"And it’s hard to resist the video she just released (starring Caitlin Rose) which is, in a sense, a Nashville Noir if there ever was such a thing: black and white and cracking, with Heidi floating in and out in clutching an old-timey mic like the neck of man who she both loved and scorned, all perfect curls and red lips and vintage glow that would make Lana Del Rey throw her blue jeans and video games at the wall. Heidi’s no musical Lolita though – her writing is mature yet not aged, steeped in history but rooted in now, sealed with a knowing wink that’s anything but trying to be innocent." Read Heidi's Nashville Five in Lockeland Springsteen. "
9. Shannon LaBrie - Just Be Honest
Listen to "Slow Dance"
Sweet and Soulful With Something to Say: As with Heidi Feek, my first exposure to Shannon LaBrie was her video for "Slow Dance" and I was similarly blown away. Opening with a smoldering tremolo guitar, in a slow and sultry voice, "I'm like a deep drag of smoke / I'm like a fire burning low / I'm like an old song you used to know / Ray Charles on the radio." Shannon is a Nashville singer-songwriter, possessed with a sweet and soulful voice and a gift for writing great songs,.
Shannon had to go through some changes before Nashville, which, according to her bio, included "a serious (and ongoing) illness at age 9 and losing her father at 14. She grew up fast, at first rebelling, then spending several years on a curious solo journey across the country studying philosophy, theology and writing songs before settling into Nashville’s thriving independent music scene."
Music industry veteran and advice guru Bob Lefsetz singled out "I Remember A Boy" in The Lefsetz Letter, “This track affected me. Made me believe like the great singer-songwriters of yore, maybe this woman has something to say. That in this crazy, mixed-up, shook-up world she can illuminate her story and people can relate."
This is an album without a bad track, and as someone who spends a good portion of every day doing music discovery, this is the sort of album that I live for, this, Tess Henley, and Heidi Feek to name a few. Shannon said this, on her website, “In my darkest moments of loss, doubt and pain, I’ve been shown what it looks like to love someone and to be loved. My closest friends didn't run, didn't give up, and didn't let me sink. They stuck with me and brought me to the other side,” recalls Labrie. “I hope my music can do the same for someone else.”
10. Jay Leighton - Hours
Listen to "Wish I Was Springsteen"
Exquisite Song-craft: Jay Leighton is a gifted British singer-songwriter and "Wish I Was Springsteen" is the first single and lead track from his latest album, Hours. Growing up with the classic albums of the seventies such as the Rolling Stones, Led Zeppelin, and Nick Drake, Leighton embraces his Springsteen fixation on the single. Jay hails from Bradford, West Yorkshire, England (about 175 miles north of London and a hop and a skip from Leeds). I must thank Lauren Ravazi for bringing Jay to my attention, Lauren is a writer, music publicist, and friend, based in Norwich, England.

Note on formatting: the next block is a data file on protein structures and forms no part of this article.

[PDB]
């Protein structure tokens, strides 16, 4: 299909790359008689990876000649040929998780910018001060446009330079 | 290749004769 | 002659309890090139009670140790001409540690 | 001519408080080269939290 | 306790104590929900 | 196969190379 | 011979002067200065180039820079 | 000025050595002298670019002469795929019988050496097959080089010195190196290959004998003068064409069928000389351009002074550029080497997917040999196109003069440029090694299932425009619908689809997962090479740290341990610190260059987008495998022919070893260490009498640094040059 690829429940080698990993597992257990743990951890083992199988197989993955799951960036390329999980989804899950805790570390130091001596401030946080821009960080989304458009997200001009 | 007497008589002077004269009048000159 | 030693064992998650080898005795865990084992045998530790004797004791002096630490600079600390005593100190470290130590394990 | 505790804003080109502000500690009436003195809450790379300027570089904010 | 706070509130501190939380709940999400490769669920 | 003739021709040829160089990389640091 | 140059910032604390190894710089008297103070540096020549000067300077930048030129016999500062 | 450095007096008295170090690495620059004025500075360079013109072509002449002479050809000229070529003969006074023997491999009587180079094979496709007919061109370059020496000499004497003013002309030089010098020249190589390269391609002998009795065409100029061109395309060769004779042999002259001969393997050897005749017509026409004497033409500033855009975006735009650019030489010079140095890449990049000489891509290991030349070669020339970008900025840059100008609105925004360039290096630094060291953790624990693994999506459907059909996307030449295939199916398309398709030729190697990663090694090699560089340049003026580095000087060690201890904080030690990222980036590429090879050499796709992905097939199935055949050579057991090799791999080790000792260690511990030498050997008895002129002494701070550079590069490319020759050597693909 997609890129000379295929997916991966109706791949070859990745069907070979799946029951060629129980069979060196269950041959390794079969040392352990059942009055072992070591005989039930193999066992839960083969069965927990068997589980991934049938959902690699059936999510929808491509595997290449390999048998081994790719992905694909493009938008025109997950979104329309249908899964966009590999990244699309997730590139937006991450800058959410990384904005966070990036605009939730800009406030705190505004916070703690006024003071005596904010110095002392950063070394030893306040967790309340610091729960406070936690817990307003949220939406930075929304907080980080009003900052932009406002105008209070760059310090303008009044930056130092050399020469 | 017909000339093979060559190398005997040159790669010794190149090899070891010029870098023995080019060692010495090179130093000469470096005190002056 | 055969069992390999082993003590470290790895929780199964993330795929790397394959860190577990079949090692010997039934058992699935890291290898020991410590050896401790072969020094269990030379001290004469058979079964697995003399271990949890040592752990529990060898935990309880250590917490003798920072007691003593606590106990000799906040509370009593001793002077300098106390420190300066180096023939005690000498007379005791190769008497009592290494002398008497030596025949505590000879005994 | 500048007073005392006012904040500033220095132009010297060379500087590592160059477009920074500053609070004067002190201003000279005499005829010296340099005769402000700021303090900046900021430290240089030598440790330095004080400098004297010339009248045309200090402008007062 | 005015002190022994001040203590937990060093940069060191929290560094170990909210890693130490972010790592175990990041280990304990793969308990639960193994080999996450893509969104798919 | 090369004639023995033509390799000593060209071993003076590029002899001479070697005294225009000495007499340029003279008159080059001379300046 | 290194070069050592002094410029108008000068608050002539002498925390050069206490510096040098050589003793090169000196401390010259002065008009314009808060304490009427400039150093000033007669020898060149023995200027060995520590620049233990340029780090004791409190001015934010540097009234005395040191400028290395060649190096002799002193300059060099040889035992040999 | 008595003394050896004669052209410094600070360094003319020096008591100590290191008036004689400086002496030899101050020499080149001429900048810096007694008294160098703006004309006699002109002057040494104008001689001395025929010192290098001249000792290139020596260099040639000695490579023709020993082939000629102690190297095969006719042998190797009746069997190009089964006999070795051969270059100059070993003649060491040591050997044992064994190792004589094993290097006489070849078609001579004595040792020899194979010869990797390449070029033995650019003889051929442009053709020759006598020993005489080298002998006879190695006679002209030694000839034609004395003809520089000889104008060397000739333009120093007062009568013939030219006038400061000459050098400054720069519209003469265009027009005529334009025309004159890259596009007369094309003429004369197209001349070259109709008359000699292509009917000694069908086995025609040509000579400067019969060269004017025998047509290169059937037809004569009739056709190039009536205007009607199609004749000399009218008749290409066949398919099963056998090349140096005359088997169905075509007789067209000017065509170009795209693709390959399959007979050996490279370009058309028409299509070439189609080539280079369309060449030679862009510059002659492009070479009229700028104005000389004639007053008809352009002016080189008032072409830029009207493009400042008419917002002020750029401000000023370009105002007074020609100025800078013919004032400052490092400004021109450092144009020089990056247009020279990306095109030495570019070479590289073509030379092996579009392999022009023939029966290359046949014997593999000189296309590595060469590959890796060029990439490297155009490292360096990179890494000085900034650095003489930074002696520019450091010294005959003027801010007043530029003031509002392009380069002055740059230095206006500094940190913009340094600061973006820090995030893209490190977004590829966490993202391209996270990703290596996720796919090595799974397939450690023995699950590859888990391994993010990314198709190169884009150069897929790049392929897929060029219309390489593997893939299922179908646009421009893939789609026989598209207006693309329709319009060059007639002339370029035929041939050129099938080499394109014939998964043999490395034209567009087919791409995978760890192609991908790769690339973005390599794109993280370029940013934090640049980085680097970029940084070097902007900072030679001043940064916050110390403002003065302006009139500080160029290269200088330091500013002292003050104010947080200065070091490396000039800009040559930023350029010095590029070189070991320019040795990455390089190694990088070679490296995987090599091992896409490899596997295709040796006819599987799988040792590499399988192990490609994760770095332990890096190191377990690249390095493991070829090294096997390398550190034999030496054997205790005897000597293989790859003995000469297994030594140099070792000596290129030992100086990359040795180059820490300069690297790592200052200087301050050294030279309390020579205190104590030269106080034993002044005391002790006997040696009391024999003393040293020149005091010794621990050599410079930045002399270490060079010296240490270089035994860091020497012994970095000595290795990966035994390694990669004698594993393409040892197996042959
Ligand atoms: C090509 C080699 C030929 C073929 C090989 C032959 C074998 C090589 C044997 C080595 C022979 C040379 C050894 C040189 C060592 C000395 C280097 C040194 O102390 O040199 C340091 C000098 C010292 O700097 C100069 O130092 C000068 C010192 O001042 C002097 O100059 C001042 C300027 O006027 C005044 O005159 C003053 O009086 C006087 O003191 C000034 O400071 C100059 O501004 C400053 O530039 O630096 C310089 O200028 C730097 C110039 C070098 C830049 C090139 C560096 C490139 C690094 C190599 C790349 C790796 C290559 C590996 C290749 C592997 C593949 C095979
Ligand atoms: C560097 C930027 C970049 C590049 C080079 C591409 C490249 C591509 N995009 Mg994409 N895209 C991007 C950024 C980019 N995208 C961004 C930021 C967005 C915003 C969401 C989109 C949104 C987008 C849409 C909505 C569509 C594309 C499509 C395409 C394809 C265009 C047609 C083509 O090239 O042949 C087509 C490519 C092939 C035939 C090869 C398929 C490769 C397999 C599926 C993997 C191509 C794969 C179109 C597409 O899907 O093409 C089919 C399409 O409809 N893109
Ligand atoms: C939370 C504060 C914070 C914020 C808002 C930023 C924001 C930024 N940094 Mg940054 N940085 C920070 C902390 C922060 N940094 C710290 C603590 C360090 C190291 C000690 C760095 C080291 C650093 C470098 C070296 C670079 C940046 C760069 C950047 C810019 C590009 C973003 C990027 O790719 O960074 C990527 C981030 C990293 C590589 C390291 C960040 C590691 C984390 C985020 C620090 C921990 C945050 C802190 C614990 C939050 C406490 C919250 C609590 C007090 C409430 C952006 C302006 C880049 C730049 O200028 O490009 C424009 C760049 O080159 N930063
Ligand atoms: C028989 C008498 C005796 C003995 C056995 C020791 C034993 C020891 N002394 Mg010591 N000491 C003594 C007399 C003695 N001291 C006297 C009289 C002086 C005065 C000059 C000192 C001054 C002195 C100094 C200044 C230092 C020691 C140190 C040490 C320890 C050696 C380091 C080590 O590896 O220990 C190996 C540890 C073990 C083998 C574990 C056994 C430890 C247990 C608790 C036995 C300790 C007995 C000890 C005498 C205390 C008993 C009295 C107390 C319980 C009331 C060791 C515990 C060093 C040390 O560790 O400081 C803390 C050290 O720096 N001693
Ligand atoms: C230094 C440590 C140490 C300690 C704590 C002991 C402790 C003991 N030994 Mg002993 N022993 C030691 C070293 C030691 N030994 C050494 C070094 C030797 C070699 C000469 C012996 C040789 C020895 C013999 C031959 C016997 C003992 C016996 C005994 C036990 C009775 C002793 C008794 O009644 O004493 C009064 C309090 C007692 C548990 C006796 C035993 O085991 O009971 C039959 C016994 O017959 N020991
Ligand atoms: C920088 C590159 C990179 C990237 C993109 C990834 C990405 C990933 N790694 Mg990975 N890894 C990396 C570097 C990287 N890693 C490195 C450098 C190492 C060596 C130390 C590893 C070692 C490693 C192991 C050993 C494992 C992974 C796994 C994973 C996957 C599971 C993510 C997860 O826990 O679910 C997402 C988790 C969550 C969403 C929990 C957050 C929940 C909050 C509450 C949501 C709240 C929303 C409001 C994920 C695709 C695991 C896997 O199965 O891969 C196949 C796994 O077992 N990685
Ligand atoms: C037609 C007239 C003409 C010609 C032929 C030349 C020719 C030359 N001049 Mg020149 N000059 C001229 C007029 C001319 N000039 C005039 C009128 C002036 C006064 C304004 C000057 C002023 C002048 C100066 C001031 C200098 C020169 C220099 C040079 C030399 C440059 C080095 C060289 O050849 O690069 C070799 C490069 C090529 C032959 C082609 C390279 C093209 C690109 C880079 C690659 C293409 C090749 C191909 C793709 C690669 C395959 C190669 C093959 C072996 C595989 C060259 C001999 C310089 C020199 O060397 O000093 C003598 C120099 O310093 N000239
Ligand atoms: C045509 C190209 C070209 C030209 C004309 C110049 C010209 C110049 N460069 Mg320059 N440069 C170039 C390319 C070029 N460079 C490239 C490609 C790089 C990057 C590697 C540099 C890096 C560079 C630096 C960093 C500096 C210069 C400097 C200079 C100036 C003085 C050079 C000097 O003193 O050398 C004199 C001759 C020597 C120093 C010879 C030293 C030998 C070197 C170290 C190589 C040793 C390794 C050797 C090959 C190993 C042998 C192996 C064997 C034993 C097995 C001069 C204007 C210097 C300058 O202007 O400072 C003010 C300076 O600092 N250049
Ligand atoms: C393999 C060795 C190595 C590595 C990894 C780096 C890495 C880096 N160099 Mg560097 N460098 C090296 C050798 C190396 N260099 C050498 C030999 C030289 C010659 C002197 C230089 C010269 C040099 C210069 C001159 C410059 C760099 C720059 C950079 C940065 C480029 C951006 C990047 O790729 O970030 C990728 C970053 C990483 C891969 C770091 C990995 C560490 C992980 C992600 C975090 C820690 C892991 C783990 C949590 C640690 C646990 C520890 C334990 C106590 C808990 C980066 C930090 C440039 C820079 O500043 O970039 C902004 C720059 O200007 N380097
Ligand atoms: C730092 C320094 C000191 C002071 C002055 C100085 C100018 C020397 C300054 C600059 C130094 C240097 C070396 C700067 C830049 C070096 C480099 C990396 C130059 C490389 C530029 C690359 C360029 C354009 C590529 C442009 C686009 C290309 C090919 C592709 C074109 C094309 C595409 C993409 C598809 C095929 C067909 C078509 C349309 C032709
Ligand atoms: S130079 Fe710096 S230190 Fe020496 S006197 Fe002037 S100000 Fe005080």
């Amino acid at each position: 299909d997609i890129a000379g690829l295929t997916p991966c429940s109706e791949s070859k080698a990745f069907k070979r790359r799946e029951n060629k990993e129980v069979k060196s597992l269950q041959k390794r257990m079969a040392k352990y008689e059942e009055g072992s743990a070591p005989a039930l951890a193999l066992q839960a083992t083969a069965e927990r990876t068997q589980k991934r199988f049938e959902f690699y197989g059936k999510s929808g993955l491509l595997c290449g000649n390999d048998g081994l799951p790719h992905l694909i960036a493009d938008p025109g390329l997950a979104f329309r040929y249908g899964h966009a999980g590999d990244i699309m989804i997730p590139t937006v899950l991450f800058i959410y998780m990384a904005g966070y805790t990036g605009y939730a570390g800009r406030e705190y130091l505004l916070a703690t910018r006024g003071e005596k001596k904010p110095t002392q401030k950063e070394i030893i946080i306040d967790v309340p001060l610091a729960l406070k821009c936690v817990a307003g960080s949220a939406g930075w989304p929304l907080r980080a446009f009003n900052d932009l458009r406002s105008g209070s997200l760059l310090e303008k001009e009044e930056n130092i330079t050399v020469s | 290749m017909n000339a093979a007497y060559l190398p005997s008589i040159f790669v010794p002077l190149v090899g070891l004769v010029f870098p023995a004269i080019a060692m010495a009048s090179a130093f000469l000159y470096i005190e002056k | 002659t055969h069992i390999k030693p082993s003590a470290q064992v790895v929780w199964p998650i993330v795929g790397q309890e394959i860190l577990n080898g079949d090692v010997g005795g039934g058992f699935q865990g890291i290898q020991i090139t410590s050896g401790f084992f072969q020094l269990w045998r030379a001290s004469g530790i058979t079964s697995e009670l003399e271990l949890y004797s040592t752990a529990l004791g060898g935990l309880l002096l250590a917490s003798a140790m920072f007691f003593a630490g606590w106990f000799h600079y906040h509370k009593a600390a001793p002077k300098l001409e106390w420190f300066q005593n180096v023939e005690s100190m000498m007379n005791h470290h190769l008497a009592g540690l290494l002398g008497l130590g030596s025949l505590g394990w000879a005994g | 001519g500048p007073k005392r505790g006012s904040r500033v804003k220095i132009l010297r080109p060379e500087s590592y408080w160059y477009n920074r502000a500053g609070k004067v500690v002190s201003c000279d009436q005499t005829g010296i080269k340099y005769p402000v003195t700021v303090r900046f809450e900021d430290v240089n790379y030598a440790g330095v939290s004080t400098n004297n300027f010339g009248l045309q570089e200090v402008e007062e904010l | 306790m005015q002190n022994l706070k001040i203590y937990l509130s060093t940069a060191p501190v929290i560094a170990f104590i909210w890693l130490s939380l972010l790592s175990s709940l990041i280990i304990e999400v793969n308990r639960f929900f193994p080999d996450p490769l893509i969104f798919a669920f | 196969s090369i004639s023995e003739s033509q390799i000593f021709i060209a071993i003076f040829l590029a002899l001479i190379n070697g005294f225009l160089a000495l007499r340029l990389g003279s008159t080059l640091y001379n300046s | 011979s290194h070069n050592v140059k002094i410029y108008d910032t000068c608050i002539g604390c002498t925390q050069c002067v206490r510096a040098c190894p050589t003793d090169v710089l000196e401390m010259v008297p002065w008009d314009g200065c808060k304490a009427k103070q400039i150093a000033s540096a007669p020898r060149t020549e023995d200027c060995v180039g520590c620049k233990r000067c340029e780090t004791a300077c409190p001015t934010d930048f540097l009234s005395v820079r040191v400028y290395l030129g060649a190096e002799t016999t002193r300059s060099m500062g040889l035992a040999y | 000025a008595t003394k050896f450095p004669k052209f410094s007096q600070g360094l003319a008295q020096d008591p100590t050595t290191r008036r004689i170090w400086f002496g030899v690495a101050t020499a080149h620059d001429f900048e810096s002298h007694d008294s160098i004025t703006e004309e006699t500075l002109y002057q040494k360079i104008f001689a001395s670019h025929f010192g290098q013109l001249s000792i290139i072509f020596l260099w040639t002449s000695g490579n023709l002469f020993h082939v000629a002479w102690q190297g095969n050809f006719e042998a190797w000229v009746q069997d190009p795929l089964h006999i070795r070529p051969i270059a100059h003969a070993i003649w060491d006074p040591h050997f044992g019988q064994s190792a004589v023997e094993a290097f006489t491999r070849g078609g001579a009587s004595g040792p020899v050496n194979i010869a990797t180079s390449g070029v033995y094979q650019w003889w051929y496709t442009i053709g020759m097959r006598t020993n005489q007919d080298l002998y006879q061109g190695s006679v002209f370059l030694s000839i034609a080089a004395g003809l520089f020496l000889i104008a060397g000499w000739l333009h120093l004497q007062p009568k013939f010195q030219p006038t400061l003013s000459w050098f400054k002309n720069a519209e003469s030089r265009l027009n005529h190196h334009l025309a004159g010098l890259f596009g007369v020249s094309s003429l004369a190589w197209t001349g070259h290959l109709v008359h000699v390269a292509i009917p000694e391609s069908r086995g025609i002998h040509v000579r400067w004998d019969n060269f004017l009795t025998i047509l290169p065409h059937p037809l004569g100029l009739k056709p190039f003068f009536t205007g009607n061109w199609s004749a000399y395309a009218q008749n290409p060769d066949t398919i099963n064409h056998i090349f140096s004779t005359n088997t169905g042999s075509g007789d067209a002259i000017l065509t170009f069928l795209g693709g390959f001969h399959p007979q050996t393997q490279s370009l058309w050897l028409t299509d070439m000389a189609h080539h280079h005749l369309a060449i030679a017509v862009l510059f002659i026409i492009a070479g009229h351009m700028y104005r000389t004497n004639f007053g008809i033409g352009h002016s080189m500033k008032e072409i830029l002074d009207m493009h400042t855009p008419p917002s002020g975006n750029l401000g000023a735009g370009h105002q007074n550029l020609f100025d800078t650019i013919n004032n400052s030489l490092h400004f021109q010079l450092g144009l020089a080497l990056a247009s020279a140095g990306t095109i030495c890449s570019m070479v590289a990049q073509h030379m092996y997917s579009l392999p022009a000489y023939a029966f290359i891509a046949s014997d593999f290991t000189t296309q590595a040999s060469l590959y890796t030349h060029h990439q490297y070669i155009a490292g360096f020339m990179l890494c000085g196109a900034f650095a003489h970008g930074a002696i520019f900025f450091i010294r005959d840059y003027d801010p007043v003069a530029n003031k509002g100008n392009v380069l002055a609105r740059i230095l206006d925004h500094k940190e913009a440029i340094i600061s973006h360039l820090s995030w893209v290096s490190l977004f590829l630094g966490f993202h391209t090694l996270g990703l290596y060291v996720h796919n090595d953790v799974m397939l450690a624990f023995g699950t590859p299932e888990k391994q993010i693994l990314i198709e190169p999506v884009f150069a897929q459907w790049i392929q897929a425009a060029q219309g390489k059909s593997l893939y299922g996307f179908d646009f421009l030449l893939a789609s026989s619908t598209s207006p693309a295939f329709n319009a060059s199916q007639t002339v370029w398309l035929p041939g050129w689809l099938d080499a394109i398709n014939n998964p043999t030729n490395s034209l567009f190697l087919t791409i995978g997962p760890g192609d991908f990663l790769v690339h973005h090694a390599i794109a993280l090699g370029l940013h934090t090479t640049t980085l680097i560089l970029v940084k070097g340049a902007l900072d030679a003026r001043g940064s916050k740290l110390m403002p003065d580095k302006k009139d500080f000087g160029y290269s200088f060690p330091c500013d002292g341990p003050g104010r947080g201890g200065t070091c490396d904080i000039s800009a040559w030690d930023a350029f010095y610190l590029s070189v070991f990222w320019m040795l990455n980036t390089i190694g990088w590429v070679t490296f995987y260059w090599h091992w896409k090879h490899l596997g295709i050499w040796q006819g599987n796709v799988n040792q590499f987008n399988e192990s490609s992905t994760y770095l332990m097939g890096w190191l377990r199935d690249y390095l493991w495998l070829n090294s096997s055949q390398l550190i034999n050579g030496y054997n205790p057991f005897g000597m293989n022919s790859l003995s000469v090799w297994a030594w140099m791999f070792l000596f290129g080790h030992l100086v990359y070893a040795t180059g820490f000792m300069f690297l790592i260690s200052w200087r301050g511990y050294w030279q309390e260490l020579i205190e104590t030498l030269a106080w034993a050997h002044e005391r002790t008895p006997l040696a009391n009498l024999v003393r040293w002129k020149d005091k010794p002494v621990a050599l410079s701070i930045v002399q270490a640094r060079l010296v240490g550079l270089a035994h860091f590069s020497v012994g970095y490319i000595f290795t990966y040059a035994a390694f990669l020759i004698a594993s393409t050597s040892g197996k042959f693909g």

Although he's been represented on record before, he considers Hours to be his debut because the others were made fast, cheap and mostly acoustic. Hours is his first proper recording that provides the time, musicians, arrangements and production commensurate with the exquisite song-craft of his compositions. "It’s produced at Modern World Studios in Gloucestershire by Manic Street Preachers producer Greg Haver, also known for his work with Catatonia and Super Furry Animals, with lavish string arrangements by Andy Walters."
Hours doesn't push any of the trendy buttons, and therein may lie its charm. It's back to the basics of good songwriting, well sung, well played, and impeccably produced. The result is a timeless sounding record that shares many of the qualities of those classic seventies albums that Jay Leighton grew up with.
Here are the rest of the albums we loved in 2013 (in alphabetical order with purchase links):
Anuhea - Butterflies - Live
Courtney Barnett - The Double EP: A Sea of Split Peas
Boy - Mutual Friends
Eric Clapton - Old Sock
Brandy Clark - 12 Stories
Trent Dabbs - The Way We Look at Horses
Lou Doillon - Places
Earth Wind And Fire - Now, Then & Forever
Goldfrapp - Tales Of Us
Buddy Guy - Rhythm & Blues
Meg Hutchinson - Beyond That
Tom Jones - Spirit in the Room
Zoe Sky Jordan - Restless, Unfocused
Richard Julian - FleurDe Lis
Julie Kathryn - Black Trees
Kalli - Last Train Home
Kiddo - Where To?
Mark Knopfler - Privateering
Kait Lawson - Until We Drown
Will Lee - Love, Gratitude and Other Distractions
Lissie - Back to Forever
London Grammar - If You Wait
Emma Louise - vs Head vs Heart
James Maddock - Another Life
Minor Alps - Get There
Ashley Monroe - Like A Rose
Ruth Moody - These Wilder Things
Kendra Morris - Banshee
Phildel - The Disappearance Of The Girl
Boz Scaggs - Memphis
Kim Taylor - Love's a Dog
Maria Taylor - Something About Knowing
Texas - The Conversation
Various Artists - Love For Levon
Victoria Vox - Key
Tony Joe White - Hoodoo
Denison Witmer - Denison Witmer
Zee Musiq - The Elements of L.O.V.E.